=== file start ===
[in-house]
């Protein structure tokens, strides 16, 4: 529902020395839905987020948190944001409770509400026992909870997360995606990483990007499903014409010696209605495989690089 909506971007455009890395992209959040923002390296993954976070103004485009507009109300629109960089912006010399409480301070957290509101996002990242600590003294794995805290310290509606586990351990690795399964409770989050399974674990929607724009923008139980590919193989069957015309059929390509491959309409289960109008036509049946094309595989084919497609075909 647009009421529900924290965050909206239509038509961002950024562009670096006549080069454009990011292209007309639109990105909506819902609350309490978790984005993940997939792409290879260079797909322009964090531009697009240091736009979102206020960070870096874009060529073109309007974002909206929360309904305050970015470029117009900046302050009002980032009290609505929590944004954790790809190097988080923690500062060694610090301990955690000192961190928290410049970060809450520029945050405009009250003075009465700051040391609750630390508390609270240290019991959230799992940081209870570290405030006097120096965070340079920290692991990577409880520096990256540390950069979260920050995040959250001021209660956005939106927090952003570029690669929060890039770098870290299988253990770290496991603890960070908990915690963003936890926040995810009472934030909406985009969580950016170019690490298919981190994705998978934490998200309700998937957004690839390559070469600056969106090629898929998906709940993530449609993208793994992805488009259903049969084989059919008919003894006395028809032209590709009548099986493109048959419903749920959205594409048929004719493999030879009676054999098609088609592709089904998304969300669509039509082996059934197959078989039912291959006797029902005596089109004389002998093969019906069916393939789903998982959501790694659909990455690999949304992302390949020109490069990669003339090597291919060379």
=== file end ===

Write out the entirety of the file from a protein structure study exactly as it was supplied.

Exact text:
[in-house]
């Protein structure tokens, strides 16, 4: 529902020395839905987020948190944001409770509400026992909870997360995606990483990007499903014409010696209605495989690089 909506971007455009890395992209959040923002390296993954976070103004485009507009109300629109960089912006010399409480301070957290509101996002990242600590003294794995805290310290509606586990351990690795399964409770989050399974674990929607724009923008139980590919193989069957015309059929390509491959309409289960109008036509049946094309595989084919497609075909 647009009421529900924290965050909206239509038509961002950024562009670096006549080069454009990011292209007309639109990105909506819902609350309490978790984005993940997939792409290879260079797909322009964090531009697009240091736009979102206020960070870096874009060529073109309007974002909206929360309904305050970015470029117009900046302050009002980032009290609505929590944004954790790809190097988080923690500062060694610090301990955690000192961190928290410049970060809450520029945050405009009250003075009465700051040391609750630390508390609270240290019991959230799992940081209870570290405030006097120096965070340079920290692991990577409880520096990256540390950069979260920050995040959250001021209660956005939106927090952003570029690669929060890039770098870290299988253990770290496991603890960070908990915690963003936890926040995810009472934030909406985009969580950016170019690490298919981190994705998978934490998200309700998937957004690839390559070469600056969106090629898929998906709940993530449609993208793994992805488009259903049969084989059919008919003894006395028809032209590709009548099986493109048959419903749920959205594409048929004719493999030879009676054999098609088609592709089904998304969300669509039509082996059934197959078989039912291959006797029902005596089109004389002998093969019906069916393939789903998982959501790694659909990455690999949304992302390949020109490069990669003339090597291919060379």